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View Poll Results: FOR THOSE NOT ALREADY RETIRED:
My outlook/time horizon on (early) retirement HAS changed 54 50.47%
My time horizon on (early) retirement has NOT changed 53 49.53%
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Old 03-14-2009, 02:11 PM   #21
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no pension, no provided health care, no or little social security to look forward too. Had planned on being on the loose this year (age 60), but have no desire or need to give away the rental properties and we are kind of tied by a lovely 94 YO parent. If she hangs on for a few years more that should coincide with a healthier real estate market. We can bail then and have fuller coffers. It works.
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Old 03-14-2009, 02:15 PM   #22
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I can tell you from previous polls and posts, that the SIRE crowd seems to outnumber the pure FIRE crowd about 2:1. That's significantly changed how I take the responses I get at this forum. Many responses seemed almost cavalier, 'yeah, go for it, you won't regret retiring - I haven't looked back' until I realized many of them had pensions (even COLA'd) and retiree health care in some form. One is not better than another, but it's a very different set of circumstances...
Well we have a non cola'd pension waiting. Its fairly substantial but not enough to cover our spending habits. Besides my wife loves her job so its not an issue yet. Even so we were pushed back some.
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Old 03-14-2009, 02:32 PM   #23
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Besides my wife loves her job so its not an issue yet.
Some guys have all the luck.
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Old 03-14-2009, 04:33 PM   #24
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Some guys have all the luck.
I would say she is the lucky one. I never had a job I loved.
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Old 03-14-2009, 05:24 PM   #25
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I do not know how to vote.

My wife RE'ed and would never go back to work. I had been working part-time on and off for the last 6 years. No pension here for either of us.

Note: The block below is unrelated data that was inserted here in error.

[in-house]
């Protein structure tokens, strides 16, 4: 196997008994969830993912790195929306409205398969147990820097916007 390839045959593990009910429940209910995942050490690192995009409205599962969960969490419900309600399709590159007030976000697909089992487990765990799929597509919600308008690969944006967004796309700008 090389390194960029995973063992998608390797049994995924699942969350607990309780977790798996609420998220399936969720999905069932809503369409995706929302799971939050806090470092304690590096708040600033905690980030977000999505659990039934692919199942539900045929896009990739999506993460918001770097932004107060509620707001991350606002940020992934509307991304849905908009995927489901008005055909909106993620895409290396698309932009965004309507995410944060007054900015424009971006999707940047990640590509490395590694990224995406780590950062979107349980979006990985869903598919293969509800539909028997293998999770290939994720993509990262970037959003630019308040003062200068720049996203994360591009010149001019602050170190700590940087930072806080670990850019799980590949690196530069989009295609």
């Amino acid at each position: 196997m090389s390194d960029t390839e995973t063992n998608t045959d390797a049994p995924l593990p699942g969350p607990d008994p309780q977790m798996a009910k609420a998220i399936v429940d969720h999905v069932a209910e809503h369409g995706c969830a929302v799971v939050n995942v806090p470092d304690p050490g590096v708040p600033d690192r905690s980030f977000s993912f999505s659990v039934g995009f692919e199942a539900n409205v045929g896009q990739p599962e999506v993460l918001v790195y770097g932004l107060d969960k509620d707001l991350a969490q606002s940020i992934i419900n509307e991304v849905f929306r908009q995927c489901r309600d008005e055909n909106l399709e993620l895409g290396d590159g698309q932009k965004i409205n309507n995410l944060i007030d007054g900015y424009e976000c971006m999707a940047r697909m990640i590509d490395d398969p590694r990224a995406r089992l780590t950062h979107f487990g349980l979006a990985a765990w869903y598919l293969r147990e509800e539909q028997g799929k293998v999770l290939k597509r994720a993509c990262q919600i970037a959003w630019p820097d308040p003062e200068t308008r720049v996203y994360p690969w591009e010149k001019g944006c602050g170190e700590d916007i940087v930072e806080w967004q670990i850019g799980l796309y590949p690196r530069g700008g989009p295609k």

Midpack is right about it being tough for FIRE'ed people. After losing 1/3 of our portfolio, my wife recently got scared and wondered if we should just go to all cash. I tried to assure her that the market will recover, and with two children still in college, our expenses will be lower in a few years. In addition, we will get SS in 10 years and that should help.

Yes, it's tough when you have no steady income. But people who have their own small business always have this problem to deal with. Of course, it is even harder now for them. I have not heard from the builder of my 2nd home, with whom we have become good friends. His business has all but dried up. Meanwhile, a couple relative of mine who work for a quasi state agency in California just had a home upgrade. RE prices are too low for them to resist, with both holding secure jobs and Calpers seemingly in good shape.
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Old 03-15-2009, 09:02 AM   #26
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Well, the poll was a flop (WRT lopsided). I keep making the mistake of thinking from a FIRE perspective, when the SIRE crowd on this forum outnumbers us about 2:1. One day I'll learn...
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Old 03-15-2009, 09:05 AM   #27
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Well, the poll was a flop (WRT lopsided). I keep making the mistake of thinking from a FIRE perspective, when the SIRE crowd on this forum outnumbers us about 2:1. One day I'll learn...
Well, you have to consider the universe of people for whom "early retirement" is a possibility. That includes very few people whose retirement is all in 401Ks and IRAs. I'd say those of us who (even now) have a chance at FIRE with no DB goodies coming our way are in the very small minority -- a considerably smaller minority than 18 months ago.
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Old 03-15-2009, 09:42 AM   #28
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It's still too early for me to know if I can stick with my original date of 4.5 years from now.

It will depend on what the inflation rate is and whether they offer an early out where I work. It will also depend on what my job and health are like. We are also still hoping to sell our house in the country and buy one in the city. A lot is up in the air.

For sanity sake, I'm telling myself 4.5 years till ER.